3. Beware of international travel (inadvertently without a travel permit or with “advance parole,” a type of travel permit). If you are already outside the USA on advance parole, you should come home to the USA right away since the President’s announcement is imminent. If you have received advance parole but haven’t used it yet, consult with an attorney about the risks and benefits of using your advance parole.
  4. Beware of scams and legal advice from non-lawyers. Examples include promotion of “10-year green cards,” promises of all kinds, guarantees, work permits not associated with any application, and the filing of applications that you don’t understand or have not seen. Only certain people are authorized to give advice, prepare, and submit applications on your behalf to the government agencies and Immigration Court, including licensed attorneys (always verify licenses), Board of Immigration Appeals accredited organizations with accredited representatives, certain law students acting under supervision of a lawyer, and friends or neighbors who do not charge a fee but who must disclose they are preparers.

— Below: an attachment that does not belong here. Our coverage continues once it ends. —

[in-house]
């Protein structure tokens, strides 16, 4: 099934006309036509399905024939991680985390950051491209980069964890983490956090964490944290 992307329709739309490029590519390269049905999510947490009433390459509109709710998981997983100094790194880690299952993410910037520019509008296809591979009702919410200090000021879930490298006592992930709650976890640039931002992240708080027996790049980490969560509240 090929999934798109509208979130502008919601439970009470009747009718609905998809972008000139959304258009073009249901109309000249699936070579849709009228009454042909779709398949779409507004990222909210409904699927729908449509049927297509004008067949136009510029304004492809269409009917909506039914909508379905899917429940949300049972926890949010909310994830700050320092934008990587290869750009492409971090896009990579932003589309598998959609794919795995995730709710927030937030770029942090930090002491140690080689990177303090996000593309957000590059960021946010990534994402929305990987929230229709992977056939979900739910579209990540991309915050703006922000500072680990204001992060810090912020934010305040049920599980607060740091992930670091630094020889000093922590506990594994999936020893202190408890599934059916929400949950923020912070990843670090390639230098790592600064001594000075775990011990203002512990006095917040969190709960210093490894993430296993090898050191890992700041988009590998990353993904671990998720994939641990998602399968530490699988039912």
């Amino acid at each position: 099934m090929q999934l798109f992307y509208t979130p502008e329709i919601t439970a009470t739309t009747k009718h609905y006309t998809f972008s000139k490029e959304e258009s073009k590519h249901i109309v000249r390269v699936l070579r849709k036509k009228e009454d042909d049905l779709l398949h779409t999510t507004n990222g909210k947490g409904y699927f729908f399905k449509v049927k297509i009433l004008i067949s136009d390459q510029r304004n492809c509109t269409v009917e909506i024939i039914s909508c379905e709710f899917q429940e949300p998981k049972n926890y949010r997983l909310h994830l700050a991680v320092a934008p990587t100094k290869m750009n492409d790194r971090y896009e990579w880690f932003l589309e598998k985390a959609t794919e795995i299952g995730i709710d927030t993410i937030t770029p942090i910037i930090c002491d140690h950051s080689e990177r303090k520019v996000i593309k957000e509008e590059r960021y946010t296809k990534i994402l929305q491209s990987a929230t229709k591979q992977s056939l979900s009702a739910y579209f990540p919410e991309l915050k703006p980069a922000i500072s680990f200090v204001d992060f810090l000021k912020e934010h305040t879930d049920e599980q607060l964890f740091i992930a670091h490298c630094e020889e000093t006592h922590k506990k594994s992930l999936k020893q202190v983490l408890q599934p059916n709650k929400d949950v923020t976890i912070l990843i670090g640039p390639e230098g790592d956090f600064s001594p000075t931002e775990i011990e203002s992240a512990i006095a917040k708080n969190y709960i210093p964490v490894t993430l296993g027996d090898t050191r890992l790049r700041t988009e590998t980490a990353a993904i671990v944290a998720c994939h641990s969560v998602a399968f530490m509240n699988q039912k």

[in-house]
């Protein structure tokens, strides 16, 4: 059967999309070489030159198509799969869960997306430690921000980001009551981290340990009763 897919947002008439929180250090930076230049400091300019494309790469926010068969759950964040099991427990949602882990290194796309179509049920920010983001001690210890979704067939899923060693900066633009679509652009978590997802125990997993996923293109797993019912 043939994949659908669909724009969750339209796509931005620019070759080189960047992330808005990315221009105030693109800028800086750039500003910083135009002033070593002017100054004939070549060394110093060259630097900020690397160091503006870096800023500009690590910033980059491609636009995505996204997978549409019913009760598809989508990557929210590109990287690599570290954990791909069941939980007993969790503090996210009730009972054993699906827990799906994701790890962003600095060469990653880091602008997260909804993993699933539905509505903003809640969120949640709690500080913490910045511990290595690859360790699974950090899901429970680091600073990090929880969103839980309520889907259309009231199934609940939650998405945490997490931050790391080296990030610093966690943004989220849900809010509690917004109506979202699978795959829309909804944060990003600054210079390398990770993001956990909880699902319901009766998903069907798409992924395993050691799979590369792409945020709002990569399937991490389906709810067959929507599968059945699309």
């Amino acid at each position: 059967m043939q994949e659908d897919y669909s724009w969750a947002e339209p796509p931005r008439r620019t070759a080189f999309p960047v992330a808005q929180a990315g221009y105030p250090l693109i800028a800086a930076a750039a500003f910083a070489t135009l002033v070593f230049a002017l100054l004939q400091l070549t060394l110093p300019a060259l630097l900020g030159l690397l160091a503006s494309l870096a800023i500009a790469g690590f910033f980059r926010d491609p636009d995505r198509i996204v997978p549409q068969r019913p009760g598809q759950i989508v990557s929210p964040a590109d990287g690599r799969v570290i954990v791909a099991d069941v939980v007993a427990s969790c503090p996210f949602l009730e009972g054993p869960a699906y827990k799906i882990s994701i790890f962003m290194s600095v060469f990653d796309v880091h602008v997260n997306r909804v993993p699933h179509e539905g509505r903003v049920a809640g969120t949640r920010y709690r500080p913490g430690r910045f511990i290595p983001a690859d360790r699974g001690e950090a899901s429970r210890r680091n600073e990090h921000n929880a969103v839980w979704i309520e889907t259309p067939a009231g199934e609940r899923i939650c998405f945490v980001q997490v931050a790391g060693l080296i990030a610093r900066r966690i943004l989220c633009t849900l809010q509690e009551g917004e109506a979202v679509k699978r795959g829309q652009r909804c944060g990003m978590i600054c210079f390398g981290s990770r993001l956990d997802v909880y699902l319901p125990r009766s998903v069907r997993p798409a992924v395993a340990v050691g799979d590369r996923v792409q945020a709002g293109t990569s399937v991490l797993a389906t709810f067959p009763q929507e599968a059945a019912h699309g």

5. Get a Social Security number if you haven’t done so already. If you have DACA and an EAD card, you can get a SSN number from that will always be good. Although, it will say limited to use with work authorization, and you must have a valid EAD to use it for work, the number will continue to be good for tax filing and other uses.
  6. Employment rights and issues: You have the right to work legally until your EAD expires. Employers may not ask how you obtained your EAD or demand a receipt.You are not obligated to inform your employer about the end of DACA. You can’t be fired/terminated or be put on leave of absence until your EAD expires.
  7. Get a drivers license or state ID if your state allows it. If you haven’t done so already, and you have valid DACA and an EAD card, obtain a drivers license or state ID if permitted in your state. (States vary as to their requirements.) Do NOT provide any false information, including about residence, to licensing authorities. (This information is turning up at green card interviews supporting fraud findings).
  8. Know your rights!
  • Don’t open doors for ICE, CBP or anyone else. A law enforcement agency must have a warrant to enter your house. If an officer says he/she has a warrant, have them slip it under your door.
  • You have the right to remain silent. As mentioned above, the government has the burden of proving alienage and deportability.